Mar. 7th, 2016

The Martian

Mar. 7th, 2016 12:42 am
amruniel: (corsage)
So today I've finally started to watch one of the three films I'll discuss in my bachelor's thesis... I'll need to fit in the other two before Thursday and -as usual- I have no idea how I'll find the time to do that.

Anyway - today I've watched "The Martian" and while it's been a bit better than I have anticipated, it's still on my "wouldn't re-watch if I didn't have to"-list.
I've been bored throughout most of the first half - it's soooooo predictable it's painful. Every single accident or setback comes with advanced warning, no surprises at all... and if you've seen the trailer you know the better bits already. The second half did pass a lot faster and while it had a lot more eye-rolling are-you-fucking-kidding-me moments, it also had a lot more of the one redeeming feature:

Sean Bean!

So yeah, he absolutely saved me from taking a lot more breaks than I did anyway. I practically lived from one of his appearances to the next ;) Although I'm sorely disappointed by the missed opportunity of slipping a "One does not simply..."-reference into the movie. I mean, come on! The guy who wrote the book is very probably a nerdy guy, I'm reasonable sure that quite a lot of other geeky or nerdy guys (and girls) worked on adapting the book or the making of the movie in general and NOBODY thought of slipping the quote into the script? REALLY? That's just plain dumb! *rants*

Another thing I'm completely taken aback by? The fact that this is a Ridley Scott movie! I'll be honest and say that I didn't even think about finding out who directed the movie beforehand, and I honestly did not catch Ridley's usual style while watching the film, so it quite took me by surprise when the credits started rolling and I first saw who directed the thing.
Thinking back now I do see some short sequences where Ridley's usual style shone through (most noticeable his tendency to have things floating around - be it pollen or snow or dust... there's a scene outside the Chinese Space Agency where I did think "now THAT's a nice shot" while watching, and now I realize that it's one of the few scenes with floating stuff, in this case snow).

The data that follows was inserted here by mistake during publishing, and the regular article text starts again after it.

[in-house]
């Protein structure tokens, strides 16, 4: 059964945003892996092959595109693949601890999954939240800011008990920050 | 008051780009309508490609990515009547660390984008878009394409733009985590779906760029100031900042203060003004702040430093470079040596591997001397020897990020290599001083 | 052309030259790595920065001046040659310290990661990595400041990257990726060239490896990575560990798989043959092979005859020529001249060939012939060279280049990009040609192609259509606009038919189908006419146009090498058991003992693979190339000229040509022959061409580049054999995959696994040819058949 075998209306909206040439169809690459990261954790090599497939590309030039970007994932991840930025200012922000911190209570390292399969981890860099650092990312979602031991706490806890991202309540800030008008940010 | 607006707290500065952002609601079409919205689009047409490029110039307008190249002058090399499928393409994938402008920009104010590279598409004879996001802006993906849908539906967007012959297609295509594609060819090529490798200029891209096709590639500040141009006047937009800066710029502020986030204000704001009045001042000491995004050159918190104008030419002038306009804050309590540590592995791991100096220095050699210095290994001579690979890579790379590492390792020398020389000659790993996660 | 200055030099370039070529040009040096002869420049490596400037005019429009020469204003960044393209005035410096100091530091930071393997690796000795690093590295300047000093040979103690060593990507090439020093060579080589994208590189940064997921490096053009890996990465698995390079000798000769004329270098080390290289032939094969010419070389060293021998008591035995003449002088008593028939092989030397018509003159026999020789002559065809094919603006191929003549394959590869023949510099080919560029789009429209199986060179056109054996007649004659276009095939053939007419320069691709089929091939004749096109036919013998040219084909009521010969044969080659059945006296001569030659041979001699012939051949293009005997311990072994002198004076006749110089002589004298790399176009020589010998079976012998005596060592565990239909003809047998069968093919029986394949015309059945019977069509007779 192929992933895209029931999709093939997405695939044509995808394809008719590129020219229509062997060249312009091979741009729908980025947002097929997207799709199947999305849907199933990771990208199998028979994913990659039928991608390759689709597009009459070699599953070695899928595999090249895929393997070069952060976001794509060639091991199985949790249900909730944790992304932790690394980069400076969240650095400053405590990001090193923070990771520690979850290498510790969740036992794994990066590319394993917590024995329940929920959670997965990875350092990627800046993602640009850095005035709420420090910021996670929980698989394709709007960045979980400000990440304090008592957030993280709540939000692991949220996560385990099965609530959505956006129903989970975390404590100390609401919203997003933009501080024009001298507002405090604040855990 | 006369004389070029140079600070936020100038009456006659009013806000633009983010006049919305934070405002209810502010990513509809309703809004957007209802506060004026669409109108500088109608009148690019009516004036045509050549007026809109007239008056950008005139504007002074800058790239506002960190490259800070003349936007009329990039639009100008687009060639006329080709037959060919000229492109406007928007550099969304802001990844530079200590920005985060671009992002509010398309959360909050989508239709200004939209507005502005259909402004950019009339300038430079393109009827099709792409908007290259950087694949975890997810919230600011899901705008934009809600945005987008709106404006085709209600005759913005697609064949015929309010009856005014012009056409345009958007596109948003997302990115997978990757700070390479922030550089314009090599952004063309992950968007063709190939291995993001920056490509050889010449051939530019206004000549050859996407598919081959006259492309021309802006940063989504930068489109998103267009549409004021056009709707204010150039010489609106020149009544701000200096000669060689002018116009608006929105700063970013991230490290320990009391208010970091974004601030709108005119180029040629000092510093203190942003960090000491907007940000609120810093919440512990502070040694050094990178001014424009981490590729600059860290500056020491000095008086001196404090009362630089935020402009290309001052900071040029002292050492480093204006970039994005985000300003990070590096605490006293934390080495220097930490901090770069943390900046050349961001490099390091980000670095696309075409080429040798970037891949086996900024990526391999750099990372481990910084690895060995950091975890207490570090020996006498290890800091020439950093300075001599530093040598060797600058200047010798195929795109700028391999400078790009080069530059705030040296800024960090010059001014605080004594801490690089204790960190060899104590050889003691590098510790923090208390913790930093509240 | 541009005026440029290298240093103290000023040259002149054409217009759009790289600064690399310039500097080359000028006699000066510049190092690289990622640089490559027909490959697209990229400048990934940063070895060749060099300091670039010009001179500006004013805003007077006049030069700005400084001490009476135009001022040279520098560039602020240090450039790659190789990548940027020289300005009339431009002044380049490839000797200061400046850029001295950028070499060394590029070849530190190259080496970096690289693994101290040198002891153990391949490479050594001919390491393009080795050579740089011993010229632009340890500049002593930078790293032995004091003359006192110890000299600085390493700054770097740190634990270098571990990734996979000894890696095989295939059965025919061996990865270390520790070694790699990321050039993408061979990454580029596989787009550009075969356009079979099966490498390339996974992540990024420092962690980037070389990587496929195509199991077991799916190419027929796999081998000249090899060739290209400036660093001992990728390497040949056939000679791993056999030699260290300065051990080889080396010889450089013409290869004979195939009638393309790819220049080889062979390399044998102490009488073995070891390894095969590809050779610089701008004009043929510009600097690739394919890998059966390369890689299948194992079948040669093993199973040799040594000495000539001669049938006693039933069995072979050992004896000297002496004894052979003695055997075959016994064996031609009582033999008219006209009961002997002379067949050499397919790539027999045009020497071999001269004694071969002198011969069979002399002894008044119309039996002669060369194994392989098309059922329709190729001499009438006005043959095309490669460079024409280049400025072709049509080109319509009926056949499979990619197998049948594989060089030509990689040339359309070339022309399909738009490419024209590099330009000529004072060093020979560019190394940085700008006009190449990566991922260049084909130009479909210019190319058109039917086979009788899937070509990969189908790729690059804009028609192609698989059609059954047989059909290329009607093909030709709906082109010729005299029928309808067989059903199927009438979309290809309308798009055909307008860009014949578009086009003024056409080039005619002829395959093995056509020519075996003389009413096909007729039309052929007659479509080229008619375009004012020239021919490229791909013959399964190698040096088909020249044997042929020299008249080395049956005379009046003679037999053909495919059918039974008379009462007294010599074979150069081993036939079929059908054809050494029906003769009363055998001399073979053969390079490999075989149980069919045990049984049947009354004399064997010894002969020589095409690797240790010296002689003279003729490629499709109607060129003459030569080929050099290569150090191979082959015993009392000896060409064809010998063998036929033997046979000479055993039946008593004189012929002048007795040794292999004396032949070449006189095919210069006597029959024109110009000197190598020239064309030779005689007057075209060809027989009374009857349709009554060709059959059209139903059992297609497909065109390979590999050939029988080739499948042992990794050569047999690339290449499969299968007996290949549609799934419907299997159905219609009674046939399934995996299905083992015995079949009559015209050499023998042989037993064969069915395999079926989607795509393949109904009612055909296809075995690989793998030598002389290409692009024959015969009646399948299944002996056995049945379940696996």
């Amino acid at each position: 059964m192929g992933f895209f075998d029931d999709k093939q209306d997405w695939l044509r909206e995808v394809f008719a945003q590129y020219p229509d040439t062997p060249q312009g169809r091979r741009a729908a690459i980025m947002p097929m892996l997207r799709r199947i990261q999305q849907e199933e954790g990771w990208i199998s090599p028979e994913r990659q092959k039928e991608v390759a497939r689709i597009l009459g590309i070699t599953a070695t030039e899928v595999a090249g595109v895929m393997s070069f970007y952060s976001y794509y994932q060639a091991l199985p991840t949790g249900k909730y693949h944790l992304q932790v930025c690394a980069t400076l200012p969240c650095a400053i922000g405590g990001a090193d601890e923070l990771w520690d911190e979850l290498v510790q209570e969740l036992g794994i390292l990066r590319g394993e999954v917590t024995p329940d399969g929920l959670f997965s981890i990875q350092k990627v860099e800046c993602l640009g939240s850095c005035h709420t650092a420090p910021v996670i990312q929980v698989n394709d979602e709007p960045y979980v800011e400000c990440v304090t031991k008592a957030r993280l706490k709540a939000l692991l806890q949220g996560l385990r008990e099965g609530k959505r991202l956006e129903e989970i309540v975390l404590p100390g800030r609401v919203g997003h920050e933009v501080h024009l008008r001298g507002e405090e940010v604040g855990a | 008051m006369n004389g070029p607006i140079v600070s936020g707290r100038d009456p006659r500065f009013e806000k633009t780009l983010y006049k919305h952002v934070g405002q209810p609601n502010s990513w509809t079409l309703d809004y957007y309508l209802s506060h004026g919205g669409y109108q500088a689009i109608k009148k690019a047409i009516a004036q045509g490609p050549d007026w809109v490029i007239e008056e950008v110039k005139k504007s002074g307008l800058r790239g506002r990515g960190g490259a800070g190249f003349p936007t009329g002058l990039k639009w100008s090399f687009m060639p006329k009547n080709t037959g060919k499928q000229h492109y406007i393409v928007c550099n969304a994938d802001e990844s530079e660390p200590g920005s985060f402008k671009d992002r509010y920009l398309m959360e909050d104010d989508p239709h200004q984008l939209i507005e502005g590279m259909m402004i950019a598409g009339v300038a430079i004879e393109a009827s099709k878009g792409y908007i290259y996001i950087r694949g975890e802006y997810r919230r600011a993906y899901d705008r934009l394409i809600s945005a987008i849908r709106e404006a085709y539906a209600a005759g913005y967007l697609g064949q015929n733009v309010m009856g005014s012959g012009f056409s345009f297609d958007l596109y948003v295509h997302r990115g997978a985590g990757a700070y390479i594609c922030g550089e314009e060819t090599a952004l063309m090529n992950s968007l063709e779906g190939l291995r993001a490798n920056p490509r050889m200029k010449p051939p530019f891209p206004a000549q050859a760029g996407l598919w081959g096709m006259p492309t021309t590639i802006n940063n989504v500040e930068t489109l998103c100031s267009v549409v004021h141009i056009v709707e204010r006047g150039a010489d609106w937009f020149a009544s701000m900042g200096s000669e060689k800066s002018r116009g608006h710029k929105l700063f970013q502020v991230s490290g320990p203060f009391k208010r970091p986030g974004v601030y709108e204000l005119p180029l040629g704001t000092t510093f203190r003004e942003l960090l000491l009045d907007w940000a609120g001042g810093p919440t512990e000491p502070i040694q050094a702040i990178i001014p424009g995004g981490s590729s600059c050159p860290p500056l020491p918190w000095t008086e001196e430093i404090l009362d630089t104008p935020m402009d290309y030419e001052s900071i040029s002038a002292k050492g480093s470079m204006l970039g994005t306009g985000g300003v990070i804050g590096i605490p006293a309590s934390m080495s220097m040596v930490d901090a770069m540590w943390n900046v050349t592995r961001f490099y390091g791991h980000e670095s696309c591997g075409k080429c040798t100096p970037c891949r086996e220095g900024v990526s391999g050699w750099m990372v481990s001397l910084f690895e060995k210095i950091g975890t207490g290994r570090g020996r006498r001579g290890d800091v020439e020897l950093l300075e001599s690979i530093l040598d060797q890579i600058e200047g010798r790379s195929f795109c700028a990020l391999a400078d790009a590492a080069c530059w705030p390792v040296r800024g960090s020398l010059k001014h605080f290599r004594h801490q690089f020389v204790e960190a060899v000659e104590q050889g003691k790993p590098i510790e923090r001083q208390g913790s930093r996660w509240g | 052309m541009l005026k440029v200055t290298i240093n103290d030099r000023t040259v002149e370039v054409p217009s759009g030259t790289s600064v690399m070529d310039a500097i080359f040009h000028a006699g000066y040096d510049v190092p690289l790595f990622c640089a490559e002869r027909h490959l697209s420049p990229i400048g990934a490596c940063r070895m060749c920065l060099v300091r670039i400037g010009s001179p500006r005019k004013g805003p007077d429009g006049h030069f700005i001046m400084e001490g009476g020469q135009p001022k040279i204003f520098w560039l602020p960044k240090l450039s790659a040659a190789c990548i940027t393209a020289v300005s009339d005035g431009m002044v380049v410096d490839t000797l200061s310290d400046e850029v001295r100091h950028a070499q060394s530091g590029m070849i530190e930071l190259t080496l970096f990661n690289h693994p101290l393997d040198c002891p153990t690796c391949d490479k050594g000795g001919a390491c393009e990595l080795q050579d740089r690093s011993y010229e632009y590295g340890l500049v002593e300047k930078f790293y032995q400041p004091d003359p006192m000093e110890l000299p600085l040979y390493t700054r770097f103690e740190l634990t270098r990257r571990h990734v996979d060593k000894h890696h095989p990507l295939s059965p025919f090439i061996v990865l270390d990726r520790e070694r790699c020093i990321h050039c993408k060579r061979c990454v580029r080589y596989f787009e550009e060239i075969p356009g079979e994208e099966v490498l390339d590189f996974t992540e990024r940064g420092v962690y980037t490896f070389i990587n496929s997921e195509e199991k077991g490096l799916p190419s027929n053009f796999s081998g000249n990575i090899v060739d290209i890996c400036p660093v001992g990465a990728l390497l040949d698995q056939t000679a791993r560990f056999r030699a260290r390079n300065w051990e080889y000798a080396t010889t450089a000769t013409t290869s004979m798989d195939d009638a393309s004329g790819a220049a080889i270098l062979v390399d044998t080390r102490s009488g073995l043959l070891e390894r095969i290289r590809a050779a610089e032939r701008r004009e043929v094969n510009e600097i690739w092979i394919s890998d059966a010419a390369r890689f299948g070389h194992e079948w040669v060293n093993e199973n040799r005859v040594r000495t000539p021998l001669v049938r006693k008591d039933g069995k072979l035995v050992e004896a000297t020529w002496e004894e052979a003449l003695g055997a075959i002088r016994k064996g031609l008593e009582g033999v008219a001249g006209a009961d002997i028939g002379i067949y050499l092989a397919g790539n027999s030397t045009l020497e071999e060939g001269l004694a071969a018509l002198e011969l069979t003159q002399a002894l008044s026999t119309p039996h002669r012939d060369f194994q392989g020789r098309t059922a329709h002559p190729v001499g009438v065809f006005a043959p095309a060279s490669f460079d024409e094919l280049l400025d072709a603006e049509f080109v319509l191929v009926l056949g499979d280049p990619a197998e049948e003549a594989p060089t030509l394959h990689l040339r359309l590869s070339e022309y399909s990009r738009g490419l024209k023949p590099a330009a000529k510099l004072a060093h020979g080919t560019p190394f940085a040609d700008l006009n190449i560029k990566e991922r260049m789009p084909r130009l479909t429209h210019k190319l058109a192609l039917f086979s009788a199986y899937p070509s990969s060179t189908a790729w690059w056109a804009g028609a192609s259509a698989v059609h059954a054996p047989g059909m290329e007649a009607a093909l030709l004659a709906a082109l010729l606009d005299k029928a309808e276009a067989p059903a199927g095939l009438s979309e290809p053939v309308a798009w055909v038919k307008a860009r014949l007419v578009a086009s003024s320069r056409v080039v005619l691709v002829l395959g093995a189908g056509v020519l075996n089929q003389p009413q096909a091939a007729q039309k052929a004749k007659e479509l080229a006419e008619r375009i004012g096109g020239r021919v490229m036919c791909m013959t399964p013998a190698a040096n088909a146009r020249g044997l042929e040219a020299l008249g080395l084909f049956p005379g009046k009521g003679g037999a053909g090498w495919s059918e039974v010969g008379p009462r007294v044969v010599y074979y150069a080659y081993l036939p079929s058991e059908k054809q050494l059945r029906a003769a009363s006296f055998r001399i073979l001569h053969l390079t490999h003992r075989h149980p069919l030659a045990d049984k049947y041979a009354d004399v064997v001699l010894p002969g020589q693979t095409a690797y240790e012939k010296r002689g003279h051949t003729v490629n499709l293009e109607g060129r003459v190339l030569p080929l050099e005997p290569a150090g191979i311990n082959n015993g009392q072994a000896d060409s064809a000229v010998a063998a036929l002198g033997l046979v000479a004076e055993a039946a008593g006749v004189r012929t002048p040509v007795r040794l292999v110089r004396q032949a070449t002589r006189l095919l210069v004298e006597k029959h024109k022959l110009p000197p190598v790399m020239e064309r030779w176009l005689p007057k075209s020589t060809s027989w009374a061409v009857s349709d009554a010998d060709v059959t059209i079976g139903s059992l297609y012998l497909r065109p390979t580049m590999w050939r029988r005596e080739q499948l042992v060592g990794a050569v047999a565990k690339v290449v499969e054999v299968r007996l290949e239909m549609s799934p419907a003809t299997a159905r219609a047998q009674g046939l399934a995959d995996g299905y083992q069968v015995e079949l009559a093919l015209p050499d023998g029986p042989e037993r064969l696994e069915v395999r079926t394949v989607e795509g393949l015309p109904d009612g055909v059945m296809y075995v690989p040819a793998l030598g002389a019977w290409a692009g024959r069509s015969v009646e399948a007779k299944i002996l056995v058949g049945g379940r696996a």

Anyway - since I do think the film is rather meagre all in all I wonder how bad it would have been if somebody else would have directed it. Well, good luck for me, I guess :)

After watching the film I did take some notes and had to thumb through the book that's the basis of my thesis for some detail I have forgotten since the last time I've read it... and while I turned the pages I remembered a picture that sprang out on me the first time around:


("The Writer's Journey" by Christopher Vogler, p. 116)

Doesn't it look like Arwen and Legolas strolling through the woods in Rivendell or Lorien? Or is it just my imagination?
amruniel: (aragorn legolas)
IMG_0862.JPG

06 - Ugliest Orc

Finally a VERY EASY question!

Without any further ado, I'll give you:



GOTHMOG - the very, very, very ugly :)
amruniel: (corsage)
Watched the second of my three films today - Sean Penn's "Into the Wild".

The story about Christopher McCandless aka Alexander Supertramp, who left society behind and freely walked into isolation.

It's a lovely film I should have watched the first time years ago. Missed time, really. It's one of Himself's favourite films and ranks very high on my own "top movies" list.

It's a touching story, with a beautiful message - and an end that will make you cry. As is often the case with stories based in real life, there is no happy ending for this wonderful young man who set out to find happiness and peace. I'd like to think he's found both along the way, it certainly seems so to me.

It's a film I'm really looking forward to working with. After the first viewing I'm reasonable sure that I won't be able to make it fit into the "heroes journey"-mould I'm looking for in the three movies - which makes it all the more exciting. I love stories that are not told using the ages-old formula, and life certainly has is ways to bring out heroes that don't conform to the trial-loss-and-success pattern most of humanity's great stories are built upon.

I'm happy to have chosen this film for my thesis - I would have missed out on this gem for even longer if I hadn't. And if you haven't seen it, I really urge you to do it! It's really worth it!

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